After Southern California Edison Company (SoCalEd) sold ten power plants in November, for nearly three times their book value, other US utilities have been rushing to sell their generation assets and improve their bottom line.

  The divestiture of generation assets by utilities has always been a part of the ongoing deregulation of the US electricity market. However, up to now most utilities had been dragging their feet on the sale of generation assets, until the SoCalEd sale.

Among the utility companies who have offered their power plants for sale during the last month are Niagara Mohawk (NiMo) of New York, San Diego Gas and Electric (SDG&E), Montana Power, Orange & Rockland (O&R) of New York, and Boston Edison.

Southern California Edison, one of the first off the blocks, sold ten gas-fired generating plants for US$1.115bn, 2.65 times their book value of $421M. The plants, with a combined generating capacity of 7532MW, were sold by auction, starting with a regulatory filing one year ago. Forty bidders participated in the auction and SoCalEd identified the buyers as AES Corp, Houston Industries Inc., a consortium of NRG Generating (US) Inc and NGC Corp’s Destec unit, and Thermo Electron Corp.

As part of its deregulation proposal, NiMo has filed with the New York state Public Service Commission a plan to divest its fossil-fuelled and hydroelectric generating assets by auction. Niagara Mohawk’s fossil and hydroelectric generating portfolio includes 4217MW of capacity. As part of the auction, the company’s 72 hydroelectric plants have been divided into two packages. Package one consists of 55 plants with 378MW of capacity located north and west of Utica. Package two consists of 17 plants – 283MW of capacity – located east of Utica. Potential buyers may bid on the entire portfolio of generating assets or any combination of the fossil assets and/or hydro packages.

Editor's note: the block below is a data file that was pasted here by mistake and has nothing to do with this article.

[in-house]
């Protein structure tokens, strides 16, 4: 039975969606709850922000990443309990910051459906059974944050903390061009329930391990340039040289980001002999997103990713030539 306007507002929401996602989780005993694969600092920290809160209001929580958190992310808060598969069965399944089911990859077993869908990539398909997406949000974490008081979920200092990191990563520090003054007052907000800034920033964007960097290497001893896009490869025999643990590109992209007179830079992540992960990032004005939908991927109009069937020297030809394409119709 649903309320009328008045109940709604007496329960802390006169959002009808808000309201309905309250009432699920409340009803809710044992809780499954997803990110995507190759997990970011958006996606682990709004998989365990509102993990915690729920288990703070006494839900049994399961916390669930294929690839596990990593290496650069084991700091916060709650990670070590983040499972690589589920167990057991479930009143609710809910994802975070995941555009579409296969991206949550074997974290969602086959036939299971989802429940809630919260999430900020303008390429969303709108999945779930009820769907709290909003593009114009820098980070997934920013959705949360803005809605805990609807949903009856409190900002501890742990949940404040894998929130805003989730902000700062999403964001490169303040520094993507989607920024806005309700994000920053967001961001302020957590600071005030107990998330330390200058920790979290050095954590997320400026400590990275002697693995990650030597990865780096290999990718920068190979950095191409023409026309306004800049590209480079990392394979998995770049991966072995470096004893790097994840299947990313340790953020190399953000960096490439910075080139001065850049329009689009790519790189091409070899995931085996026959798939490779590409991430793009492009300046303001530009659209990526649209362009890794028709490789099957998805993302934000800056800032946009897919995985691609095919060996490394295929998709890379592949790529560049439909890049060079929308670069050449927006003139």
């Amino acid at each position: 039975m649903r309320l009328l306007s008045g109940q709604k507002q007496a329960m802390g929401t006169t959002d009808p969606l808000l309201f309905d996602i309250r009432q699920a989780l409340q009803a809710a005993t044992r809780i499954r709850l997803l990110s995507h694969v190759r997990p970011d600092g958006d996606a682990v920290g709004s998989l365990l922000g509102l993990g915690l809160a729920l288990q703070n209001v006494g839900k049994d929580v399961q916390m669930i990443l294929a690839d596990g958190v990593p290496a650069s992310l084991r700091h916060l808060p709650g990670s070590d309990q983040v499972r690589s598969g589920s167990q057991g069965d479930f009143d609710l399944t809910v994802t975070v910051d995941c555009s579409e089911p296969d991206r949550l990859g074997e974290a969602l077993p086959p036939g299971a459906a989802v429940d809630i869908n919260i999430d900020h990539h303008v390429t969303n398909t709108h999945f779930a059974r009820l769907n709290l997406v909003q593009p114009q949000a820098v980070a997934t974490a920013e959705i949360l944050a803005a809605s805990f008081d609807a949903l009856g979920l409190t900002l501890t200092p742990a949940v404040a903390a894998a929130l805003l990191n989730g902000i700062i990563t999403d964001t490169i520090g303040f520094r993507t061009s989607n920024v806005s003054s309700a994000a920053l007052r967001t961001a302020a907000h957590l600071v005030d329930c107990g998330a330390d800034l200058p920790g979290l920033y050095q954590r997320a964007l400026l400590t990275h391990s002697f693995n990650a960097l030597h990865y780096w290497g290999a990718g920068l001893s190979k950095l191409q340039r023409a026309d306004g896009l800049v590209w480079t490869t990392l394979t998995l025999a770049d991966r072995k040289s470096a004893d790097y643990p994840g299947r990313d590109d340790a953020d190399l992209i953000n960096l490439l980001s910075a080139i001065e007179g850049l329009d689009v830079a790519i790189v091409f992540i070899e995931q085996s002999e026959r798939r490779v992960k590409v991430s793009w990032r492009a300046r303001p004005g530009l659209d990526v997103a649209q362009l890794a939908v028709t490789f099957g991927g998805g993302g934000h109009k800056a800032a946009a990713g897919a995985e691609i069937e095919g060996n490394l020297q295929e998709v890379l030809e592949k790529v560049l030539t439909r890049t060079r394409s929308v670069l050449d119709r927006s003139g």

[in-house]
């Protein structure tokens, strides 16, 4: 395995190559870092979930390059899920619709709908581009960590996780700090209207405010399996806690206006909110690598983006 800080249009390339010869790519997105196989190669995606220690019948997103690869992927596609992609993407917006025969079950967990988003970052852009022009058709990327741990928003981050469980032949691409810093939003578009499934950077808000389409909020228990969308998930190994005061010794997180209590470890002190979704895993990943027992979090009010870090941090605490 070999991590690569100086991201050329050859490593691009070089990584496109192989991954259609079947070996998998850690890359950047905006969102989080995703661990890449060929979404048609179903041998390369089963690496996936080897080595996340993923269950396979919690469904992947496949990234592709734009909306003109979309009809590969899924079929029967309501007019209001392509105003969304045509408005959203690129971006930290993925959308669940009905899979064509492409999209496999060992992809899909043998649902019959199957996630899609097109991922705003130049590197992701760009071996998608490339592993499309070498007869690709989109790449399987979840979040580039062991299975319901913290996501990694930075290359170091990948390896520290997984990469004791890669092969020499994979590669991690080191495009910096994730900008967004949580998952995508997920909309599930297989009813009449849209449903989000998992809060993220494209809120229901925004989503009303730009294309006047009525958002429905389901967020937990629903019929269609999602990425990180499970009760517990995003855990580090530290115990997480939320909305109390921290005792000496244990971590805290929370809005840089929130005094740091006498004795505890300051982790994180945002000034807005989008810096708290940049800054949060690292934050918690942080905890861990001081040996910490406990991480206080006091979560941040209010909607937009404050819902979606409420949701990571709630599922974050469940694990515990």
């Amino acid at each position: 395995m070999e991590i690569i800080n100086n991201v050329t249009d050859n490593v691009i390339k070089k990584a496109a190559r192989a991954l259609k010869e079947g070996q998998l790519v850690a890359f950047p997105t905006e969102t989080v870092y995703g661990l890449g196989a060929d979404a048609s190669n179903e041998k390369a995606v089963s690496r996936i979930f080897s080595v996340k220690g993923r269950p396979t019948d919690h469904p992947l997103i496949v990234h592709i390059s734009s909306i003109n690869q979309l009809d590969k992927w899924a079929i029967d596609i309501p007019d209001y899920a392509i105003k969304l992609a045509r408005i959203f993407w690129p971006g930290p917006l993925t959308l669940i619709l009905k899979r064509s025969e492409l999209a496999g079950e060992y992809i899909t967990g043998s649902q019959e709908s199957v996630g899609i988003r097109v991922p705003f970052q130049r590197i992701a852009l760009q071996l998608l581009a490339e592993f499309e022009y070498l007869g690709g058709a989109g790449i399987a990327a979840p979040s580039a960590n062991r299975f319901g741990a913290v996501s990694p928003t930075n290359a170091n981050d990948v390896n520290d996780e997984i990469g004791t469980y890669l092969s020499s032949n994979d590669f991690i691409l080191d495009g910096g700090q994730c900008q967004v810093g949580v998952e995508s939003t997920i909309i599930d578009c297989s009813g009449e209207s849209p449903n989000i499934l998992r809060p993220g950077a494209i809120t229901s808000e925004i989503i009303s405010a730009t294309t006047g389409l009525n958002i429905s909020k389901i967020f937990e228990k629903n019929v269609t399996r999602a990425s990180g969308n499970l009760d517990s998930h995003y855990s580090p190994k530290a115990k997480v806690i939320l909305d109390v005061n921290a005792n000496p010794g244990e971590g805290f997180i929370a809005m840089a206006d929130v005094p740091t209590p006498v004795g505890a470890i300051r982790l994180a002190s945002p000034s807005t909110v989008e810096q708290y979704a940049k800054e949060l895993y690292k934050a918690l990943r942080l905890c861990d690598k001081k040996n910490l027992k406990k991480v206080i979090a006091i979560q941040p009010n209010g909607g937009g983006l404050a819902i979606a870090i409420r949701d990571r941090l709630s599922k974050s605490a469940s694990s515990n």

SDG&E has announced that it will auction its fossil fuel power plants and its combustion turbines, as well as its 20 per cent interest in the San Onofre nuclear station and its portfolio of long term power contracts.

Montana Power Company has offered to sell all of its electric generating facilities – 13 dams (with one storage reservoir and 12 hydroelectric generators) and four coal-fired plants – as well as its leased interest in another coal fired-plant and its contracts for power purchased from independent producers.

New York’s Orange & Rockland Inc has offered its generating assets as a single package of eight facilities, including the utility’s Swinging Bridge and Grahamsville hydroelectric generating stations located primarily in the Sullivan County communities of Lumberland and Forestburgh. The total net book value of the assets is approximately US$260M.

Pacific Gas & Electric has already sold three California power plants with a combined capacity of 2645MW to Duke Energy Corporation of North Carolina. The selling price of US$501M is said to be 30 per cent more than the book value. California’s deregulation plan required PG&E and southern California Edison to sell half of their fossil fuel-fired power plants. Both utilities, however, have decided to sell all their assets over the next few months. PG&E plans to sell another five plants in March.

In the meantime, Standard & Poor’s has affirmed with a positive outlook, the ratings of Central Maine Power Co after the utility announced that it has agreed to sell its 1185MW of non-nuclear capacity (373MW hydro, 781MW fossil, and 31MW biomass) to FPL Group Inc for US$846M before taxes. The premium is about 3.5 times above the US$240M book value of the plants.

S&P has also affirmed the ratings of Boston Edison Co with a positive outlook, after the Boston utility announced the sale of its 2000MW of fossil-fired generating assets to Sithe Energies Inc for US$536M, about 1.2 times the book value of US$450M.

Massachusetts based Unitil/FG&E has announced that it has issued its initial offer on the sale of its hydro and fossil generating assets to 350 potential bidders.